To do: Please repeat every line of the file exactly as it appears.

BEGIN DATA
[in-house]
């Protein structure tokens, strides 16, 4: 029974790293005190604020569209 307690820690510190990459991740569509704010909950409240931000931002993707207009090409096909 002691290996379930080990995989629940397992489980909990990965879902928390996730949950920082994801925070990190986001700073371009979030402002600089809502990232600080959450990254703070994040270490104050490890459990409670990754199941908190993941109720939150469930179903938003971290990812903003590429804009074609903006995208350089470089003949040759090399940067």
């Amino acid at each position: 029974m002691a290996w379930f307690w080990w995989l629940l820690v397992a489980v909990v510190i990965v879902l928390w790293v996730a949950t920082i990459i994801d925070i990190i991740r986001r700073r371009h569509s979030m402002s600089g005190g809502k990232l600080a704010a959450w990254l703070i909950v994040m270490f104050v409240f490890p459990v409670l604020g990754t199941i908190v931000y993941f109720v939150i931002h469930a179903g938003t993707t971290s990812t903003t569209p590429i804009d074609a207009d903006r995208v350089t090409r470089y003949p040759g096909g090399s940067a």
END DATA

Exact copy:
[in-house]
């Protein structure tokens, strides 16, 4: 029974790293005190604020569209 307690820690510190990459991740569509704010909950409240931000931002993707207009090409096909 002691290996379930080990995989629940397992489980909990990965879902928390996730949950920082994801925070990190986001700073371009979030402002600089809502990232600080959450990254703070994040270490104050490890459990409670990754199941908190993941109720939150469930179903938003971290990812903003590429804009074609903006995208350089470089003949040759090399940067």
């Amino acid at each position: 029974m002691a290996w379930f307690w080990w995989l629940l820690v397992a489980v909990v510190i990965v879902l928390w790293v996730a949950t920082i990459i994801d925070i990190i991740r986001r700073r371009h569509s979030m402002s600089g005190g809502k990232l600080a704010a959450w990254l703070i909950v994040m270490f104050v409240f490890p459990v409670l604020g990754t199941i908190v931000y993941f109720v939150i931002h469930a179903g938003t993707t971290s990812t903003t569209p590429i804009d074609a207009d903006r995208v350089t090409r470089y003949p040759g096909g090399s940067a």